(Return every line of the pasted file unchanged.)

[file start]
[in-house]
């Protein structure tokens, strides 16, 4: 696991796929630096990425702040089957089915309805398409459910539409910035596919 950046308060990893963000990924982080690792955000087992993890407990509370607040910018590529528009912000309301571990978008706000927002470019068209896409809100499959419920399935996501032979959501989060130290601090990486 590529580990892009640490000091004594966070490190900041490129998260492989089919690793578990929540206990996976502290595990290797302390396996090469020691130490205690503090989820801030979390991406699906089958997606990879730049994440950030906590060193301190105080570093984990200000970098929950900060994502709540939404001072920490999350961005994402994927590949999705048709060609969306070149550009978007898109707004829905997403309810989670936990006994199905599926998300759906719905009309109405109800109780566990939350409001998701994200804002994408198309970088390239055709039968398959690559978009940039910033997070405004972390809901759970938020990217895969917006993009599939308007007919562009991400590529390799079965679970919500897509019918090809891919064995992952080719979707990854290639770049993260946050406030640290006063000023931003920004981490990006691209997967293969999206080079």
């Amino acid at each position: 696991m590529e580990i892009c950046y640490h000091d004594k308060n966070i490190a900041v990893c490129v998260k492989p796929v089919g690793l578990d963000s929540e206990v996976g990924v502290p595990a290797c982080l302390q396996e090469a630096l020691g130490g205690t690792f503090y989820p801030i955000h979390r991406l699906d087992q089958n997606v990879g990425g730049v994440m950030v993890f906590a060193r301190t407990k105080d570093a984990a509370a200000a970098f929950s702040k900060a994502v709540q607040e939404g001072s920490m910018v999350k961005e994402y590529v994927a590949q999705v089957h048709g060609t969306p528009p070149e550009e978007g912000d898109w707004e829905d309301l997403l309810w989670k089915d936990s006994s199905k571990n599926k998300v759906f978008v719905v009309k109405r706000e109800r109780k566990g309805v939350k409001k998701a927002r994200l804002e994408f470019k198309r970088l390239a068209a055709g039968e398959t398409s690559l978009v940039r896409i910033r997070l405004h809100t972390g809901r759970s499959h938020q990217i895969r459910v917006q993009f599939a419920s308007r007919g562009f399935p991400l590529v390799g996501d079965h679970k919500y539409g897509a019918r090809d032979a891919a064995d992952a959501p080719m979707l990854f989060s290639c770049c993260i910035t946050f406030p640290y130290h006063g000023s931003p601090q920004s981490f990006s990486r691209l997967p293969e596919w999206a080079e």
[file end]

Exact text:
[in-house]
């Protein structure tokens, strides 16, 4: 696991796929630096990425702040089957089915309805398409459910539409910035596919 950046308060990893963000990924982080690792955000087992993890407990509370607040910018590529528009912000309301571990978008706000927002470019068209896409809100499959419920399935996501032979959501989060130290601090990486 590529580990892009640490000091004594966070490190900041490129998260492989089919690793578990929540206990996976502290595990290797302390396996090469020691130490205690503090989820801030979390991406699906089958997606990879730049994440950030906590060193301190105080570093984990200000970098929950900060994502709540939404001072920490999350961005994402994927590949999705048709060609969306070149550009978007898109707004829905997403309810989670936990006994199905599926998300759906719905009309109405109800109780566990939350409001998701994200804002994408198309970088390239055709039968398959690559978009940039910033997070405004972390809901759970938020990217895969917006993009599939308007007919562009991400590529390799079965679970919500897509019918090809891919064995992952080719979707990854290639770049993260946050406030640290006063000023931003920004981490990006691209997967293969999206080079």
């Amino acid at each position: 696991m590529e580990i892009c950046y640490h000091d004594k308060n966070i490190a900041v990893c490129v998260k492989p796929v089919g690793l578990d963000s929540e206990v996976g990924v502290p595990a290797c982080l302390q396996e090469a630096l020691g130490g205690t690792f503090y989820p801030i955000h979390r991406l699906d087992q089958n997606v990879g990425g730049v994440m950030v993890f906590a060193r301190t407990k105080d570093a984990a509370a200000a970098f929950s702040k900060a994502v709540q607040e939404g001072s920490m910018v999350k961005e994402y590529v994927a590949q999705v089957h048709g060609t969306p528009p070149e550009e978007g912000d898109w707004e829905d309301l997403l309810w989670k089915d936990s006994s199905k571990n599926k998300v759906f978008v719905v009309k109405r706000e109800r109780k566990g309805v939350k409001k998701a927002r994200l804002e994408f470019k198309r970088l390239a068209a055709g039968e398959t398409s690559l978009v940039r896409i910033r997070l405004h809100t972390g809901r759970s499959h938020q990217i895969r459910v917006q993009f599939a419920s308007r007919g562009f399935p991400l590529v390799g996501d079965h679970k919500y539409g897509a019918r090809d032979a891919a064995d992952a959501p080719m979707l990854f989060s290639c770049c993260i910035t946050f406030p640290y130290h006063g000023s931003p601090q920004s981490f990006s990486r691209l997967p293969e596919w999206a080079e």